The Sun continues its endorsements for the Nov. 5 election with Anne Arundel and Howard county local government races.
MONEY, SCHOOLS and development dominate the agenda in the races for Anne Arundel County executive and seven County Council seats. Voters should embrace both familiar and fresh faces to keep the county on track for the next four years.
County executive: Republican challenger Phillip D. Bissett has interesting ideas about abating what he describes as unwieldy development and reforming school programs rather than focusing on renovation of buildings. He would institute a three-month moratorium on building permits and boost communication between the county's land use and economic development offices. But his possession of a permit to carry a concealed weapon and his insistence that he could forgo security guards because of it come across as loopy bravado.
Incumbent Janet S. Owens has run a tight financial ship made tighter by the county's tax cap, has a strong record on preserving open space and has built up a strong head of steam on making the area around Baltimore-Washington International Airport a light industrial center. She gets the nod, though the new council should be made up of members who will serve as more of a check on her power.
District 1: Democratic incumbent Pamela G. Beidle is the superior candidate for this north county district, which includes the airport, Glen Burnie and Arundel Mills. She has been a strong proponent for development in the BWI corridor, would look to expansion of user fees rather than tax increases to fatten county coffers, and would like to see critical areas laws enforced more vigilantly. Ms. Beidle also has been strong on the constituent services end: She worked to get an addition built to North County High School and campaigned to get massage parlors closed.
District 2: Voters don't have an easy choice in this north county district.
Incumbent Democrat Daniel Klosterman has been strong on constituent services, standing at the forefront of the push for school renovations and campaigning for an aquatics center in Millersville. But the vice chairman's brushes with the county Ethics Commission were troubling, and he has failed to question Ms. Owens on much of anything.
Republican Edward Middlebrooks, a judicial nominee awaiting appointment, has run a campaign focused on returning integrity to the seat. But his party-switching is a mystery (he's a former Democratic Central Committee member) and his personal financial troubles (in 1995, he filed for bankruptcy) suggest some instability on his part.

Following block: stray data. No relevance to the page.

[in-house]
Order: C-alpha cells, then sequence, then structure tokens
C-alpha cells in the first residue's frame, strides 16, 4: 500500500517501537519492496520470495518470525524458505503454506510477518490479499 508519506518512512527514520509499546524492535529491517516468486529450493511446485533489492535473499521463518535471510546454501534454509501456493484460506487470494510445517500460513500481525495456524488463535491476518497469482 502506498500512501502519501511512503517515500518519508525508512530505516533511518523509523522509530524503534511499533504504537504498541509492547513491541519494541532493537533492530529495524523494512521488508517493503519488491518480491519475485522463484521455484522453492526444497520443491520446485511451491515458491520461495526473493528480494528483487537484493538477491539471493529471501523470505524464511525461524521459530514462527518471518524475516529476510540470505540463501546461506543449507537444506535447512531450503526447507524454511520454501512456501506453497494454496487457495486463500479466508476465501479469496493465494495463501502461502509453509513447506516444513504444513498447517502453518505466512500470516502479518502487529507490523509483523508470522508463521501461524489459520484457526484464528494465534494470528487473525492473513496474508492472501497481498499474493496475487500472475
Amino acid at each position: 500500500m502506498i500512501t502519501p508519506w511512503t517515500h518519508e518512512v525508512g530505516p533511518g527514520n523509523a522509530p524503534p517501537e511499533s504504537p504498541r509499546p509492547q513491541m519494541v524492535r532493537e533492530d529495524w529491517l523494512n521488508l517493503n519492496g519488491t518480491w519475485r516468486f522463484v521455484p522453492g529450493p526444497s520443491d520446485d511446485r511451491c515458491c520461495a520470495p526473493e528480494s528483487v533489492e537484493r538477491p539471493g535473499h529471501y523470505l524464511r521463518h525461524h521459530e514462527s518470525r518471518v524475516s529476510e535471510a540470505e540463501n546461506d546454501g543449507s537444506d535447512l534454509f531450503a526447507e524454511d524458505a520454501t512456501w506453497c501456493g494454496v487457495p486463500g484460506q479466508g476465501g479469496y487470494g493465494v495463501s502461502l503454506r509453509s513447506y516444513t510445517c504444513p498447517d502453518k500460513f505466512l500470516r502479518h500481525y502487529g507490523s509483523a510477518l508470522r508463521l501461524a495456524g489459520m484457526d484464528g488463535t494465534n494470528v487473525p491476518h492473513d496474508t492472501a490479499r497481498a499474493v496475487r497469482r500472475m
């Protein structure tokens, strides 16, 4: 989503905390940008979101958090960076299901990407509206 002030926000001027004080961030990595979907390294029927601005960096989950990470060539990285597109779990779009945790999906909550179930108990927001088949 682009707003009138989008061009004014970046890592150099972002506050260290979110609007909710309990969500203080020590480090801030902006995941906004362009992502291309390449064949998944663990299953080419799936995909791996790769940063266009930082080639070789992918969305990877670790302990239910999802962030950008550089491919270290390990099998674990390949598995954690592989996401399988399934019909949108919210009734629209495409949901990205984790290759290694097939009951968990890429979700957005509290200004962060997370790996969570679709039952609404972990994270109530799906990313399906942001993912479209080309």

Mr. Middlebrooks gets the nod, based on his likely independence from Ms. Owens.
District 3: Incumbent A. Shirley Murphy is a strong representative for the district, which includes Pasadena and Marley Neck - a strong voice for development in the BWI business district, realistic budget priorities given the tax cap and the need to protect open space.
But Republican challenger Ron Dillon Jr. is an energetic, young voice in the election, with strong ideas about controlling growth, preserving open space and holding schools financially accountable. He might also help establish a more independent voice for the council.
District 4: Bill D. Burlison, the Democratic incumbent and chairman of the council, has not established himself as a voice independent of Ms. Owens', and has not led the council to be the check on her policies that it should be. Community groups also complain that he has not been attentive to their needs.
But he gets the nod, because Republican challenger Michael Malone has failed to articulate an acceptable alternative agenda. He flatly opposes raising the county's tax cap and, amazingly, does not support development of a public transportation plan for the county.
District 5: Both candidates bring considerable community experience to this race. Both have respectable ideas about financial matters, education, the environment and development.
But Republican Cathleen M. Vitale is the better candidate by a narrow margin - largely because of her concern for the county's transportation problems, which Democrat George Maloney does not even list among his major campaign issues.
District 6: Incumbent Democrat Barbara Samorajczyk has done a fine job in this district, and has shown a willingness to literally stand alone on the council for issues she cares about.
District 7: Republican Edward R. Reilly, a first-time challenger, has been attending council meetings for months to learn how it works.
He gets the nod over Democrat Bill Rinehart, whose strong backing by Ms. Owens means he would likely do little to strengthen an independent council voice.